CBI anger at Tory transport policy failure

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The Independent Online

Transport Correspondent

Business people are deeply "frustrated" and "angry" at the Government's failure to produce a transport policy, Adair Turner, director general of the CBI said yesterday.

Speaking at a lunch with transport experts at the CBI headquarters, he launched a fierce attack on the Government's failure to produce any response to the transport debate it launched 18 months ago. Mr Turner said: "There is deep frustration among business people that the Government has failed to produce any transport policy. Business confidence in the Government's resolve to develop a competitive and sustainable transport network in the UK is at a low ebb."

The sharpness of the attack will surprise ministers especially coming from one of its allies but it shows the depth of anger among business leaders over what they see as ministers failure to face "hard choices". Mr Turner said that while it was "all very well" to stimulate a debate on transport, it had started 18 months ago and the "past 15 months have been wasted". "Any further paralysis by analysis will simply not do."

The Independent revealed earlier this week that the Government's response to the transport debate is likely to be published early next month but will eschew any "grand solutions" to transport problems. It will also fail to satisfy environmentalists' demand for strict targets to reduce traffic growth.

Mr Turner said it was the Government's business to make hard choices. However, the transport debate had become overlaid with "a desire to reduce public expenditure for its own sake" which meant that it the Government had avoided developing a transport strategy.

Business leaders are beginning to accept that the infrastructure cannot be expected to accommodate all of this growth and therefore are looking at ways of breaking this link. They are sensitive to criticisms that goods are being transported all round the country when they could be sourced more locally but currently, despite annual price rises above the rate of inflation, fuel remains cheaper in real terms than in the oil crisis of the 1970s.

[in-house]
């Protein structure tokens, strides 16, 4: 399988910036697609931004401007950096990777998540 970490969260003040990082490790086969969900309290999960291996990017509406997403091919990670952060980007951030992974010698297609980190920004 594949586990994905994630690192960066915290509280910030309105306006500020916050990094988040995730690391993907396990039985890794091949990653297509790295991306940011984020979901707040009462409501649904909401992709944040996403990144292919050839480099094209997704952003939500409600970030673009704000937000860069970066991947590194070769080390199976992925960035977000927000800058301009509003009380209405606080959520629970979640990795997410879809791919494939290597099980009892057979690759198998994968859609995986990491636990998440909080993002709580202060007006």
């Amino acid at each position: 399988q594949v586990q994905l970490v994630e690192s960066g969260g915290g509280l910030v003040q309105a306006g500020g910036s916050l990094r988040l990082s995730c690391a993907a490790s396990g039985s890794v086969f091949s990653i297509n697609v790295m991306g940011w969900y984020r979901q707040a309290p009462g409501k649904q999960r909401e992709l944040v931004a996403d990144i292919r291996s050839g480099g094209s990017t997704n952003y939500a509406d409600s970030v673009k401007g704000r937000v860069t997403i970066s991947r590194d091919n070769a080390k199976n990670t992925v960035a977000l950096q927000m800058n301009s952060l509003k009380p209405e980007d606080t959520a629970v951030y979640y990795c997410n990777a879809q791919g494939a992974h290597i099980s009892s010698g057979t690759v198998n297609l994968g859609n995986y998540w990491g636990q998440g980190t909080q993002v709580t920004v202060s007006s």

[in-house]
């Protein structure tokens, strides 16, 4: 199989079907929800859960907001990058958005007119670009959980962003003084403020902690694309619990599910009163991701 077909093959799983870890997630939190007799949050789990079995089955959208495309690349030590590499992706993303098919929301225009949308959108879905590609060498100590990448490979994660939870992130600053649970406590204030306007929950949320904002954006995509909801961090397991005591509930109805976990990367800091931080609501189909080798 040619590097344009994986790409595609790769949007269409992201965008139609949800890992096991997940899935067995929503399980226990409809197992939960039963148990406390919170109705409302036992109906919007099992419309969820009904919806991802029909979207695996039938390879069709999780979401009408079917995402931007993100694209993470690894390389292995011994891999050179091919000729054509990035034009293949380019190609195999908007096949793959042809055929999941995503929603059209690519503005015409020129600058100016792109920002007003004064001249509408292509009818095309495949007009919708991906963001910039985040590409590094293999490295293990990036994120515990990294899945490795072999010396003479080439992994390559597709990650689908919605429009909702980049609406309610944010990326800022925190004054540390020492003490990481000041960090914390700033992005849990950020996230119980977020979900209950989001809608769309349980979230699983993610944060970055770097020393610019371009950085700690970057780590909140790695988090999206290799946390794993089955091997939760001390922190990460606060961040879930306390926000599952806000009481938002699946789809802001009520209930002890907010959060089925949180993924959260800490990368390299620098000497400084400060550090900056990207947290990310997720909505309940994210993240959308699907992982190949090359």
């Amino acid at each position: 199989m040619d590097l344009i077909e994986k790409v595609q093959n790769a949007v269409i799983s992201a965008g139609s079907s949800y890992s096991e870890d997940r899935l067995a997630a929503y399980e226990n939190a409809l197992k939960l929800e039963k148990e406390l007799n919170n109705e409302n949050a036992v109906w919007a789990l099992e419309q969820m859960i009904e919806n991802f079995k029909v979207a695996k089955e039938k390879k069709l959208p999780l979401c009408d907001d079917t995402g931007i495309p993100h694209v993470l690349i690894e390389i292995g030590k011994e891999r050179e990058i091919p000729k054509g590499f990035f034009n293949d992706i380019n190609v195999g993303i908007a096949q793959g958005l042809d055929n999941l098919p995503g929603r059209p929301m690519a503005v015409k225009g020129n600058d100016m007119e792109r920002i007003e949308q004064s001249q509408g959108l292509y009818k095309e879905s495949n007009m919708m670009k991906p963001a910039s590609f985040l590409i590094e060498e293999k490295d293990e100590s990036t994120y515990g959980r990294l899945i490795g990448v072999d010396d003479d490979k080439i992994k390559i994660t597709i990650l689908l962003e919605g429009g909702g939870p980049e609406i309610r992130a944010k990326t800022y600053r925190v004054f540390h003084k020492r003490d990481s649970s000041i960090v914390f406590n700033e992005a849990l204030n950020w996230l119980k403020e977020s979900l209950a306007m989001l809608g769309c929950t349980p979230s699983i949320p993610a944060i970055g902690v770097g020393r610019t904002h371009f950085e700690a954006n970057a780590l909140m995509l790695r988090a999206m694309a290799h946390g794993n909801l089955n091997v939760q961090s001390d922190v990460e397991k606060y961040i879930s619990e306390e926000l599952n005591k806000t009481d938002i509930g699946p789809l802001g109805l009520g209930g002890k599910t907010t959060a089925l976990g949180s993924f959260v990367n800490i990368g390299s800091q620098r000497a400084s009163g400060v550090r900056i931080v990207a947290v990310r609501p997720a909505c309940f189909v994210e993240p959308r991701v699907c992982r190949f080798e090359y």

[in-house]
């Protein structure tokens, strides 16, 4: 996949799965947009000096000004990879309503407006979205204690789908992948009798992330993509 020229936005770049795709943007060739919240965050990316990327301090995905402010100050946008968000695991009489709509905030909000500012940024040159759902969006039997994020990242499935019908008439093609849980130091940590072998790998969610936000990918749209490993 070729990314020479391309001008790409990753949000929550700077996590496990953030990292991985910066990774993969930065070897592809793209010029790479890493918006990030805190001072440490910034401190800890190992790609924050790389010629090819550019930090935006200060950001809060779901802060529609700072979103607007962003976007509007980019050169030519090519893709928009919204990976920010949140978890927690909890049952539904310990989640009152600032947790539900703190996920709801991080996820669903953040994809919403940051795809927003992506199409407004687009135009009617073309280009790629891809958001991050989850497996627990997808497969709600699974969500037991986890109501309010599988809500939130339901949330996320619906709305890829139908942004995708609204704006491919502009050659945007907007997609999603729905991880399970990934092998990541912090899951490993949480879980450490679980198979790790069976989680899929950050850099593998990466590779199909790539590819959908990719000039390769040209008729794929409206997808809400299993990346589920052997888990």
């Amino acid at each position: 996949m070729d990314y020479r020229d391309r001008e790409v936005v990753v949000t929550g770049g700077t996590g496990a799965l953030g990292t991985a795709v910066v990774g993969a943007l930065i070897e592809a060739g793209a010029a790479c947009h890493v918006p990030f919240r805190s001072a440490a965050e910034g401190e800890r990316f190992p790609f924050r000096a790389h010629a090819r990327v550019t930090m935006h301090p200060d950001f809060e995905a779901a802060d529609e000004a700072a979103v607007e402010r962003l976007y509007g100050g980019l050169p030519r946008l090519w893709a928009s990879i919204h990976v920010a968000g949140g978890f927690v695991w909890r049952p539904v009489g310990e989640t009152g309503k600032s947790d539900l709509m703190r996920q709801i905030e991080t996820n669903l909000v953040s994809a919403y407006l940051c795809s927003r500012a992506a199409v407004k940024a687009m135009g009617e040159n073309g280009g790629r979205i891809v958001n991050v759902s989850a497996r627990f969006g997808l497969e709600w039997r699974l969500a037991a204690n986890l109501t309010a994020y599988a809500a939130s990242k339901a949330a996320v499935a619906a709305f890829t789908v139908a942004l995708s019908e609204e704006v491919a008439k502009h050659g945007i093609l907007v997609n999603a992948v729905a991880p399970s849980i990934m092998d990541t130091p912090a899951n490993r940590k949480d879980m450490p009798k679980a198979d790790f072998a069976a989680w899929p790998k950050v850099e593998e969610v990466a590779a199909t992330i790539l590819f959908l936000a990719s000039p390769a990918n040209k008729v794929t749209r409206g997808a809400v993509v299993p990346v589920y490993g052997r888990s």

The CBI has moved away from its past emphasis on purely road-based solutions to the transport crisis in favour of encouraging public transport and other more environmentally friendly modes such as walking and cycling. Robert Napier, chief executive of Redland, the building supplies group, and chairman of the CBI's transport committee, said: "We accept that we can't build eight-lane motorways in England's green and pleasant valleys. But it may be necessary to build the motorways underneath them sometimes, even if this costs more."

The CBI is also angered that the Government's response to the transport debate will ignore calls for a reform of the road taxation system . Mr Turner accepted that road pricing was not popular but said that a distinction should be made between road charging - for the cost of wear and tear - and taxation.

Mr Napier said that the CBI was currently working on an estimate of how much needed to be spent annually on transport infrastructure in order to keep Britain moving: "We feel that around pounds 9bn per year needs to be spent on transport investment, about pounds 2bn more than at present."

He added: "This weekend's Bank Holiday traffic will highlight once again the historic failure of UK transport policy."